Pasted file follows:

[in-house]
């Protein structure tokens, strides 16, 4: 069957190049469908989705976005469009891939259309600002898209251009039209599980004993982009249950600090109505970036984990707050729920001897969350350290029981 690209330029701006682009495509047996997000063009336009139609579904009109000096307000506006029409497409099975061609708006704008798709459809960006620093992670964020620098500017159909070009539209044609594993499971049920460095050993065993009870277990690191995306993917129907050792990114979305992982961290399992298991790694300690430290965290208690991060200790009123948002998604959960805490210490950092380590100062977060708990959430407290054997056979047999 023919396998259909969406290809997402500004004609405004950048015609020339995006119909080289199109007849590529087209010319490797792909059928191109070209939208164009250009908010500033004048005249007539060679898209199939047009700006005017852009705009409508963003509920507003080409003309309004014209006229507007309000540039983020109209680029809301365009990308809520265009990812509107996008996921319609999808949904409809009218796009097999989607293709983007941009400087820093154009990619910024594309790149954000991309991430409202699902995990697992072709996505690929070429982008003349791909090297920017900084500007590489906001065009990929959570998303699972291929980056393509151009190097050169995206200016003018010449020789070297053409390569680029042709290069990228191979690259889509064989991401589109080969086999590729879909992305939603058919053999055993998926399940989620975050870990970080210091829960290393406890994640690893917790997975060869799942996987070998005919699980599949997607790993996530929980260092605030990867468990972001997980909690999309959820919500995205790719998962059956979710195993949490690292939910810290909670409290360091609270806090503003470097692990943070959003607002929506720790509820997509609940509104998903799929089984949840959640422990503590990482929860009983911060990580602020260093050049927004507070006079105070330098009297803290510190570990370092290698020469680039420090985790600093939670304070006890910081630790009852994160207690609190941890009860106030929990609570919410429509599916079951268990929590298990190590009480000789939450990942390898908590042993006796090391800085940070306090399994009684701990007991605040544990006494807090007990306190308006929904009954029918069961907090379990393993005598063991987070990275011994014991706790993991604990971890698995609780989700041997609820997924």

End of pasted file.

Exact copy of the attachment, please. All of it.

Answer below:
[in-house]
């Protein structure tokens, strides 16, 4: 069957190049469908989705976005469009891939259309600002898209251009039209599980004993982009249950600090109505970036984990707050729920001897969350350290029981 690209330029701006682009495509047996997000063009336009139609579904009109000096307000506006029409497409099975061609708006704008798709459809960006620093992670964020620098500017159909070009539209044609594993499971049920460095050993065993009870277990690191995306993917129907050792990114979305992982961290399992298991790694300690430290965290208690991060200790009123948002998604959960805490210490950092380590100062977060708990959430407290054997056979047999 023919396998259909969406290809997402500004004609405004950048015609020339995006119909080289199109007849590529087209010319490797792909059928191109070209939208164009250009908010500033004048005249007539060679898209199939047009700006005017852009705009409508963003509920507003080409003309309004014209006229507007309000540039983020109209680029809301365009990308809520265009990812509107996008996921319609999808949904409809009218796009097999989607293709983007941009400087820093154009990619910024594309790149954000991309991430409202699902995990697992072709996505690929070429982008003349791909090297920017900084500007590489906001065009990929959570998303699972291929980056393509151009190097050169995206200016003018010449020789070297053409390569680029042709290069990228191979690259889509064989991401589109080969086999590729879909992305939603058919053999055993998926399940989620975050870990970080210091829960290393406890994640690893917790997975060869799942996987070998005919699980599949997607790993996530929980260092605030990867468990972001997980909690999309959820919500995205790719998962059956979710195993949490690292939910810290909670409290360091609270806090503003470097692990943070959003607002929506720790509820997509609940509104998903799929089984949840959640422990503590990482929860009983911060990580602020260093050049927004507070006079105070330098009297803290510190570990370092290698020469680039420090985790600093939670304070006890910081630790009852994160207690609190941890009860106030929990609570919410429509599916079951268990929590298990190590009480000789939450990942390898908590042993006796090391800085940070306090399994009684701990007991605040544990006494807090007990306190308006929904009954029918069961907090379990393993005598063991987070990275011994014991706790993991604990971890698995609780989700041997609820997924």